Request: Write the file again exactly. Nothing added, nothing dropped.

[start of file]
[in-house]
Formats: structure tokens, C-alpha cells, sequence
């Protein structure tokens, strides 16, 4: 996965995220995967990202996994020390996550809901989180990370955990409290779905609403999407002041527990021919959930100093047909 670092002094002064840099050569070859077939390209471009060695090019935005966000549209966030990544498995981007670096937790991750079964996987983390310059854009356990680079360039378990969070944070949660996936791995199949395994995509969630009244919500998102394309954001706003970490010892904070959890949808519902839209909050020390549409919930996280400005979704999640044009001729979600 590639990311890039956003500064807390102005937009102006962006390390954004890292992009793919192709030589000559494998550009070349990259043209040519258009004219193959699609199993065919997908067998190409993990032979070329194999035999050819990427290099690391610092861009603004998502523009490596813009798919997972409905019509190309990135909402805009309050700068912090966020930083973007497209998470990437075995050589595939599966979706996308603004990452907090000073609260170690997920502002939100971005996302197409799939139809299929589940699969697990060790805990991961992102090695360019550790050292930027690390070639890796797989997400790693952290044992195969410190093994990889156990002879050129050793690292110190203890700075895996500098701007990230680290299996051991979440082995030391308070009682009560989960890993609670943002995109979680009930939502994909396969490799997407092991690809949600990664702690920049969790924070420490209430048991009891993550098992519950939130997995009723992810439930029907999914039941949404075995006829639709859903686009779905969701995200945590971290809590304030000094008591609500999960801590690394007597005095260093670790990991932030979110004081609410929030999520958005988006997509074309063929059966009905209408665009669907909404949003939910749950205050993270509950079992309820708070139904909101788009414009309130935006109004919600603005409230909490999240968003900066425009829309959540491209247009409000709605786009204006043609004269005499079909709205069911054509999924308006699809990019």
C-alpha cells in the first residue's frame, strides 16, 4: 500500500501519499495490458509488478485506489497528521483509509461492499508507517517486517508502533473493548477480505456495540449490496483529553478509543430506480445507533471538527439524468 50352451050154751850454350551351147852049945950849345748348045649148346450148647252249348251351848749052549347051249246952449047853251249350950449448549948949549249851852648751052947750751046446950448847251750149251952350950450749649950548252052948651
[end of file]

[in-house]
Formats: structure tokens, C-alpha cells, sequence
């Protein structure tokens, strides 16, 4: 996965995220995967990202996994020390996550809901989180990370955990409290779905609403999407002041527990021919959930100093047909 670092002094002064840099050569070859077939390209471009060695090019935005966000549209966030990544498995981007670096937790991750079964996987983390310059854009356990680079360039378990969070944070949660996936791995199949395994995509969630009244919500998102394309954001706003970490010892904070959890949808519902839209909050020390549409919930996280400005979704999640044009001729979600 590639990311890039956003500064807390102005937009102006962006390390954004890292992009793919192709030589000559494998550009070349990259043209040519258009004219193959699609199993065919997908067998190409993990032979070329194999035999050819990427290099690391610092861009603004998502523009490596813009798919997972409905019509190309990135909402805009309050700068912090966020930083973007497209998470990437075995050589595939599966979706996308603004990452907090000073609260170690997920502002939100971005996302197409799939139809299929589940699969697990060790805990991961992102090695360019550790050292930027690390070639890796797989997400790693952290044992195969410190093994990889156990002879050129050793690292110190203890700075895996500098701007990230680290299996051991979440082995030391308070009682009560989960890993609670943002995109979680009930939502994909396969490799997407092991690809949600990664702690920049969790924070420490209430048991009891993550098992519950939130997995009723992810439930029907999914039941949404075995006829639709859903686009779905969701995200945590971290809590304030000094008591609500999960801590690394007597005095260093670790990991932030979110004081609410929030999520958005988006997509074309063929059966009905209408665009669907909404949003939910749950205050993270509950079992309820708070139904909101788009414009309130935006109004919600603005409230909490999240968003900066425009829309959540491209247009409000709605786009204006043609004269005499079909709205069911054509999924308006699809990019």
C-alpha cells in the first residue's frame, strides 16, 4: 500500500501519499495490458509488478485506489497528521483509509461492499508507517517486517508502533473493548477480505456495540449490496483529553478509543430506480445507533471538527439524468 50352451050154751850454350551351147852049945950849345748348045649148346450148647252249348251351848749052549347051249246952449047853251249350950449448549948949549249851852648751052947750751046446950448847251750149251952350950450749649950548252052948651